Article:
U.S. Rep. Tom Reed on Wednesday said he supported President Donald Trump’s apparent antagonistic actions toward European leaders as North Atlantic Treaty Organization meetings kicked off Wednesday in Brussels.
“I appreciate the president bringing his disruptive style to the NATO meeting,” Reed, R-Corning, told reporters during his weekly media call. It was meant to “send a message of a fair share type relationship with our NATO allies,” he added.
Trump insulted Germany at the opening NATO meeting by saying the country was controlled by Russia and chastised other NATO leaders for not paying their fair share of the cost of defending Europe. He suggested NATO allies commit to double the 2 percent GDP spending goal on defense they set for 2024.
Because the president was expected to belittle NATO leaders with his antagonistic style of negotiating, the Senate voted before the Brussels meetings to affirm the U.S. commitment to the NATO alliance.
Reed downplayed the president’s comments and likened the NATO meetings to “family disagreements.” He said the president was “committed to preserving the NATO alliance” but wanted European countries to pay more for their defense.
Reed was an early Trump supporter in the presidential primaries in 2016 and a member of the Trump transition team. He has rarely criticized the president.
Reed said he agrees that “Russia is a threat,” but it is also a key in Syria and the Middle East and the refugee problem in Europe.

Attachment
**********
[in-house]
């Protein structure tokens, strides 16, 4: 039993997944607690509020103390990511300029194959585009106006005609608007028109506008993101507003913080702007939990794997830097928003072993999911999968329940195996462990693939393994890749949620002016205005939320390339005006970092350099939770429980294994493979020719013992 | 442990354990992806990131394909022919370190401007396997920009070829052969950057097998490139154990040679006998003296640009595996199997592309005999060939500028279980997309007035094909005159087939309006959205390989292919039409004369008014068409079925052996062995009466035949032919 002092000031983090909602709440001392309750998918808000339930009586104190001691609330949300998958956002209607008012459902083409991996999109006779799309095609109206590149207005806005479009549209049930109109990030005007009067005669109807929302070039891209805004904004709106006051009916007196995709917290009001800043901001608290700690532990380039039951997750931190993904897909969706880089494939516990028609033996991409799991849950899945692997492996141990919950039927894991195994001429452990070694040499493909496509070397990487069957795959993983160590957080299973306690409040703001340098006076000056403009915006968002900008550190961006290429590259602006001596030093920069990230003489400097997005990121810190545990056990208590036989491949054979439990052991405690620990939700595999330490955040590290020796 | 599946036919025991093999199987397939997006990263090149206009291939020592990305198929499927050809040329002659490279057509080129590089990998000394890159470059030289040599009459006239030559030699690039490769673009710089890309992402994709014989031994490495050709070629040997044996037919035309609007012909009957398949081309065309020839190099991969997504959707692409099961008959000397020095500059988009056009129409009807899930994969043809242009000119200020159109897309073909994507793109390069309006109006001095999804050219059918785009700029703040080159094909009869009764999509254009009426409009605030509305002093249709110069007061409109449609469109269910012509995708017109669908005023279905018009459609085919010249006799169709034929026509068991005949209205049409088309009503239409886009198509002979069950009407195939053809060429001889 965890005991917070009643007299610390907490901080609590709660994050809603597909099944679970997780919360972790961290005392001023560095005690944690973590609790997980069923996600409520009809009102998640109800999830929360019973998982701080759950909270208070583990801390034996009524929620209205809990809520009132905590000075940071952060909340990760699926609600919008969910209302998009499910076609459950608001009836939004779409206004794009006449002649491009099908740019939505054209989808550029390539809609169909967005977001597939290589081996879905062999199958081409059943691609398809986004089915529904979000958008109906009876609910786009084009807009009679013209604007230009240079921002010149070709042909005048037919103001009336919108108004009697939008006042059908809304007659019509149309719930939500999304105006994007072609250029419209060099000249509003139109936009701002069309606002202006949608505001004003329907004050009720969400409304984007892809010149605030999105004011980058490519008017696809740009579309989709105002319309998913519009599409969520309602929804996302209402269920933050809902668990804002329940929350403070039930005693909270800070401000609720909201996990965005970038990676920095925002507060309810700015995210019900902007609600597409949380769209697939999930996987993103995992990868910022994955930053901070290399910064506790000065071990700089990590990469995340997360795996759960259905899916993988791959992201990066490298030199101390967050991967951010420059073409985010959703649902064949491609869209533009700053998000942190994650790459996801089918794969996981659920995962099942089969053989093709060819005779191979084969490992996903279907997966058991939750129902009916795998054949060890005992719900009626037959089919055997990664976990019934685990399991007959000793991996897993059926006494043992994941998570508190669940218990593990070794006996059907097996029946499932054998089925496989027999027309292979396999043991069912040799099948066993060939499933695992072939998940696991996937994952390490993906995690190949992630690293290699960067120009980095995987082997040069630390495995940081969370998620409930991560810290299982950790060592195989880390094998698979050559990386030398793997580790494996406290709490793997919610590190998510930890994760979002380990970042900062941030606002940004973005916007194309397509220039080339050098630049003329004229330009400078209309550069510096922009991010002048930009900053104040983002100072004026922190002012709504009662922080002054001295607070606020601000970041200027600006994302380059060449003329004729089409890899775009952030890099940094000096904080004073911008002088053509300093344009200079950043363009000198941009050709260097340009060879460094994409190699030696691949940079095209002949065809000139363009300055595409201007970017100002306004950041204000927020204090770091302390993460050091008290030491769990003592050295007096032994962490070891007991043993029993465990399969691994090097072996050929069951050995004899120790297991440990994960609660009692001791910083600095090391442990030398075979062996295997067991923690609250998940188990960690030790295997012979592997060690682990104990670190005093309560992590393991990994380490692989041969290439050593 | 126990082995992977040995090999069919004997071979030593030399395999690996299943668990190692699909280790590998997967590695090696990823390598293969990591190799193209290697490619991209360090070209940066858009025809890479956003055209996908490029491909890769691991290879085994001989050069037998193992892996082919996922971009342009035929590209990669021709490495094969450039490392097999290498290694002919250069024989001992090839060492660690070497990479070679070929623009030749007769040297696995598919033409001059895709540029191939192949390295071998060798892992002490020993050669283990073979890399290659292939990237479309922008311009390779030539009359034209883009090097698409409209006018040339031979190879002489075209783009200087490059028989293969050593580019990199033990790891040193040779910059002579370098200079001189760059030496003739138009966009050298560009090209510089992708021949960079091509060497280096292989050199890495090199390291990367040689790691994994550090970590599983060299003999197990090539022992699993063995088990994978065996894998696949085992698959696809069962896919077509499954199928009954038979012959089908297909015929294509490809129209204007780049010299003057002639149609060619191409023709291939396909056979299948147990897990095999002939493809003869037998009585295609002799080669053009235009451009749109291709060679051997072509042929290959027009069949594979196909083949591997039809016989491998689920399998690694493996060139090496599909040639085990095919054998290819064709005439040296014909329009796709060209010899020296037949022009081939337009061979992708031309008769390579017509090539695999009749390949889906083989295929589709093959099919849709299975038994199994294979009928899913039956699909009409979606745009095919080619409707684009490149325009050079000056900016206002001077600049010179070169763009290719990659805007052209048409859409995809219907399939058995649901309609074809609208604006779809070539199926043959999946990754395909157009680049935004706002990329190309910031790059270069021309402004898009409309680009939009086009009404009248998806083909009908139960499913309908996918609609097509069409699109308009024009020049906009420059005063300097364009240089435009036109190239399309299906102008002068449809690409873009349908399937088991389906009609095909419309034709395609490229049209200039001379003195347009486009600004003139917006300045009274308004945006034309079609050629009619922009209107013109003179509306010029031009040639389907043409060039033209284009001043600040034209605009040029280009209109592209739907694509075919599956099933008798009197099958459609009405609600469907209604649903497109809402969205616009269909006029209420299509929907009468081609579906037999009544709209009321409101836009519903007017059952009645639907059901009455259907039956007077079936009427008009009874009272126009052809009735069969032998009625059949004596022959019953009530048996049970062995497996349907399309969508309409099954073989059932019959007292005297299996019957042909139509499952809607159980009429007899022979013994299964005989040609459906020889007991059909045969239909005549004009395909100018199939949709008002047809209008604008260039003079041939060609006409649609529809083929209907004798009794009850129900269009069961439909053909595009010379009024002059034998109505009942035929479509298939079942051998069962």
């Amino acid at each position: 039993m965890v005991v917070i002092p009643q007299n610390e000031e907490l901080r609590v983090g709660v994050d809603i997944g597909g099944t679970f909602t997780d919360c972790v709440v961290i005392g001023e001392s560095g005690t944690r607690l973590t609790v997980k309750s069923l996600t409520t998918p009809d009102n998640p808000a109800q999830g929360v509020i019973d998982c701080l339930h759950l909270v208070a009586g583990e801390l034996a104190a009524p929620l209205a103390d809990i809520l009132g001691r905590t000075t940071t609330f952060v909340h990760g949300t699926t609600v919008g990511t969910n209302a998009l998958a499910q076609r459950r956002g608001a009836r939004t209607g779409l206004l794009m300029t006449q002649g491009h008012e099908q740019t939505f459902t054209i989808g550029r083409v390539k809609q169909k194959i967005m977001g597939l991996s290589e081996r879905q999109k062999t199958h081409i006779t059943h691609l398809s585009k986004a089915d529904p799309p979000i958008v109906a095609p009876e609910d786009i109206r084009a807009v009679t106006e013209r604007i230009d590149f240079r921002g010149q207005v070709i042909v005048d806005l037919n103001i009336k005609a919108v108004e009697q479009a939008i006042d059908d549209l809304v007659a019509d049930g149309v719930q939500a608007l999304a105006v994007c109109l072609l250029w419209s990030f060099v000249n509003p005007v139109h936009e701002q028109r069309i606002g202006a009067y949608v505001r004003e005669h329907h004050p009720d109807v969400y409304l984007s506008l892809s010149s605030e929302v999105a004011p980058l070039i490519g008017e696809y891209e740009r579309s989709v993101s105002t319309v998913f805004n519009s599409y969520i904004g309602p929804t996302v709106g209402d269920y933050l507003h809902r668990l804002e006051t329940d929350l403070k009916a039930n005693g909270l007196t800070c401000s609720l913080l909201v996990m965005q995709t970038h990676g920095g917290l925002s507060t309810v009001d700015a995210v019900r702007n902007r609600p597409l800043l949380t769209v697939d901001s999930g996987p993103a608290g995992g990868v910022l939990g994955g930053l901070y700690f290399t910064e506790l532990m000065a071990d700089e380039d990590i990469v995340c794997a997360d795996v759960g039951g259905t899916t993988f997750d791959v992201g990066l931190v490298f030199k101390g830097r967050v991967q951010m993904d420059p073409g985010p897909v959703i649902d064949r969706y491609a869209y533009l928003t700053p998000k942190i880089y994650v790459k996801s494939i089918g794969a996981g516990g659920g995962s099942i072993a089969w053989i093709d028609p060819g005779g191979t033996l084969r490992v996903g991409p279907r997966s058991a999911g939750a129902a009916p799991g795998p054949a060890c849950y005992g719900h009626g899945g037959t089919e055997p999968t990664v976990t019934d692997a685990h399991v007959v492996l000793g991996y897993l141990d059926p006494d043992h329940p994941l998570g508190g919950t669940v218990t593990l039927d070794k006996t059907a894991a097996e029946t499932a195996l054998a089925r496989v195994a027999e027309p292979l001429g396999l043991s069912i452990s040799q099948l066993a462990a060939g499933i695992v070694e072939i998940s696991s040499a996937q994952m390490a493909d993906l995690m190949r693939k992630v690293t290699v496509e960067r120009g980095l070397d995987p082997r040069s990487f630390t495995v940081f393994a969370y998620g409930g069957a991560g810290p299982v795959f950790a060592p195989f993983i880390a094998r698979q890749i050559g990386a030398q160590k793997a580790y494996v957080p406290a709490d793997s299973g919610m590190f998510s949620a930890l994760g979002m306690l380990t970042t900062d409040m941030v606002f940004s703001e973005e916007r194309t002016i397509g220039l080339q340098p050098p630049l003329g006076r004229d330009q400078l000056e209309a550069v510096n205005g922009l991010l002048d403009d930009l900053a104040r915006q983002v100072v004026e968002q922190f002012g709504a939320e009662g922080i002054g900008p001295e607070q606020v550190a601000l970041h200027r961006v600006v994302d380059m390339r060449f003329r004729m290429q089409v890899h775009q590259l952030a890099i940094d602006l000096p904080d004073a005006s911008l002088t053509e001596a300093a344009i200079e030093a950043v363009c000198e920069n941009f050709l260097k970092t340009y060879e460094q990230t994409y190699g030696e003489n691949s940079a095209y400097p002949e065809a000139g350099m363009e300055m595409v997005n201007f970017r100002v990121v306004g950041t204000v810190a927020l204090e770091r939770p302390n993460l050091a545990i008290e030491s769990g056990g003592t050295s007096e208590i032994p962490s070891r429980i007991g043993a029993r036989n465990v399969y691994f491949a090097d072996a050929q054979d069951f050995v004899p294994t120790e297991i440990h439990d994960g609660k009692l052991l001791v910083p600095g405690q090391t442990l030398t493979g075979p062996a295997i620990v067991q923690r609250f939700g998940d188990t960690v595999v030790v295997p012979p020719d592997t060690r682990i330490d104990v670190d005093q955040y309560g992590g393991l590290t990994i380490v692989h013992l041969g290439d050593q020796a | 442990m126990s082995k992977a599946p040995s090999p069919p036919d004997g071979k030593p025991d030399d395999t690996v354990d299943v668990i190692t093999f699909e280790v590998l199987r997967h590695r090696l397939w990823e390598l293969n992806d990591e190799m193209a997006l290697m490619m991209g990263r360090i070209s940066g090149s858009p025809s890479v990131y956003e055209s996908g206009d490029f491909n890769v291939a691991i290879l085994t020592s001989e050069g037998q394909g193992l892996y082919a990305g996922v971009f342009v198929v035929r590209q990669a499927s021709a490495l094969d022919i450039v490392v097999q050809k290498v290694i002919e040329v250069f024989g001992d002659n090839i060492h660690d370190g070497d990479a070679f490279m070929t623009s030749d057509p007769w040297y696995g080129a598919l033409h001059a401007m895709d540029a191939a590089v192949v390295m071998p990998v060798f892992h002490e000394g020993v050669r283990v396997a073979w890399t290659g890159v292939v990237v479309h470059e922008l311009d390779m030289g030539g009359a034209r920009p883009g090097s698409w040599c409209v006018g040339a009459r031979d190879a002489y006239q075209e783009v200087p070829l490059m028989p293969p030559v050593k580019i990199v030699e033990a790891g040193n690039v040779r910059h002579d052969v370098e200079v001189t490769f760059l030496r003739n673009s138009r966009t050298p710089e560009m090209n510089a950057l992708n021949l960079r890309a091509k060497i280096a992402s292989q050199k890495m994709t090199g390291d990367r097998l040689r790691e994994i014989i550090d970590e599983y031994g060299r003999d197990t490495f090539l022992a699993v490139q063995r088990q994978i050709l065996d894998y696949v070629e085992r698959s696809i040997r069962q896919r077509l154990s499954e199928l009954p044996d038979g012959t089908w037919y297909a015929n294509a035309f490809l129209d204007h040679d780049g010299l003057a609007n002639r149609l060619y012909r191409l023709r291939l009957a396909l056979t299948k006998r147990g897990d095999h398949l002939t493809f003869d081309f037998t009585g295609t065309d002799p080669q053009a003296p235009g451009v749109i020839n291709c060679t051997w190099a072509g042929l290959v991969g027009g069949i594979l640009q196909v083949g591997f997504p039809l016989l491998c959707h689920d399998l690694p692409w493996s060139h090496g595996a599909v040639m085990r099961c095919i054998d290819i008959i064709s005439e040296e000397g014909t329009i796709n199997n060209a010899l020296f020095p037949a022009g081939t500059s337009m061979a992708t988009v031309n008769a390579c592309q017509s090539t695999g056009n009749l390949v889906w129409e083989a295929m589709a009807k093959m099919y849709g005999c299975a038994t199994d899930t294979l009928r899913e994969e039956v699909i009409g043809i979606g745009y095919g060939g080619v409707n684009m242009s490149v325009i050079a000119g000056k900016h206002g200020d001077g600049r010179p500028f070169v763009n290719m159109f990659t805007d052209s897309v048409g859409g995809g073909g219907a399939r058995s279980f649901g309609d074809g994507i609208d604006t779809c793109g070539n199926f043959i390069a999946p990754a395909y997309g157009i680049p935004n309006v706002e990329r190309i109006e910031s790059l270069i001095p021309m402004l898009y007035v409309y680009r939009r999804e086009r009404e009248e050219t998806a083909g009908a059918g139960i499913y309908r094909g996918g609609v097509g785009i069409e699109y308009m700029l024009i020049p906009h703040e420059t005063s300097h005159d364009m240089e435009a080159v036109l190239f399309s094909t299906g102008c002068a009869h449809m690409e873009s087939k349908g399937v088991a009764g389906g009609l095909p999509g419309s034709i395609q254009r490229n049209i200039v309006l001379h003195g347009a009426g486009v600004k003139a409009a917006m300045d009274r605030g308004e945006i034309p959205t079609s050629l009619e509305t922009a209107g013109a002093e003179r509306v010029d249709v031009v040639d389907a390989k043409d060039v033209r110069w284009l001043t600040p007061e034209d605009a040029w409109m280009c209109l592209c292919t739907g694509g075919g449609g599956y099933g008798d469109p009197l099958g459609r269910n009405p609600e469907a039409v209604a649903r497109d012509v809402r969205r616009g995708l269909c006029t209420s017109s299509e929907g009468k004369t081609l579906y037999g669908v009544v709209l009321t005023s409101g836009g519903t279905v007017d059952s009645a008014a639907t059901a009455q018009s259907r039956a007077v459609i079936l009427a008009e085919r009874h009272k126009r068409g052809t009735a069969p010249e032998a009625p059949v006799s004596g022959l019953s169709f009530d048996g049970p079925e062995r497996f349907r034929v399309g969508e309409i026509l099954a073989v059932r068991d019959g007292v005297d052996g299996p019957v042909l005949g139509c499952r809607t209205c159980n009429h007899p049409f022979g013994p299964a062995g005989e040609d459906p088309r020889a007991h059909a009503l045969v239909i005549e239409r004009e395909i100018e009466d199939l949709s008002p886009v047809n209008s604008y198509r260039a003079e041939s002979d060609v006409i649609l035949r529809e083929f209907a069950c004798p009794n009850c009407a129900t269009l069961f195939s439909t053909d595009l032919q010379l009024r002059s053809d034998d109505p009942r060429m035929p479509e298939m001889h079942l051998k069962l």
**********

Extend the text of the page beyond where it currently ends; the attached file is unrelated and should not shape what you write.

Other politicians were more critical of the president’s behavior at NATO meetings. Democratic congressional leaders Nancy Pelosi and Chuck Schumer issued a joint statement describing Trump’s “brazen insults and denigration of one of America’s most steadfast allies, Germany,” as “an embarrassment.”
“His behavior this morning is another profoundly disturbing signal that the president is more loyal to President (Vladimir) Putin than to our NATO allies,” they wrote.
Sen. Bob Corker, a Tennessee Republican, also criticized Trump’s rhetoric.
“I do believe everybody should get to 2 percent quickly, but the NATO alliance is something that’s very important to the United States and our citizenry, and things that are said to try and create instability, all that it does is strengthen Putin,” Corker said, describing concerns “about conciliatory things that could occur in Helsinki” when Trump sits down with the Russian president.
What advice would he give to Trump in his face-to-face meeting next week with Putin?
Reed said he’d tell the president to “tell Russia we don’t appreciate the aggressiveness we see out of Russia and the adversarial relations including the meddling in the U.S. elections and the Ukraine.”
Reed added: “I hope the president can initiate a dialogue that can be positive. I have great concerns about Russia. They are still a world superpower and we have common interests in Syria, Iran and North Korea.”
REED ALSO touted congressional and Trump administration deregulation efforts that have resulted in removing 22 regulations for every new one.
Cutting regulations, he said, has saved U.S. businesses and local governments $8.1 billion over the past year and could increase another $10 billion this year.
“The deregulation agenda is promoting and creating jobs not only here in the district, but in the country,” Reed said.
Reed cited no sources for his statements on deregulatory savings or jobs created due to federal regulations being overturned.
Some companies and municipalities “spend more time on paperwork” than getting things done, he said, calling it “filling out paperwork for the sense of paperwork.”
The 2017 Congressional Review Act, which allows Congress to kill some regulations “reverses the status quo the Obama Administration had committed itself to.”
Reed said reasonable regulations are ones that strike a balance that allows for growth while protecting the environment and providing safe neighborhoods.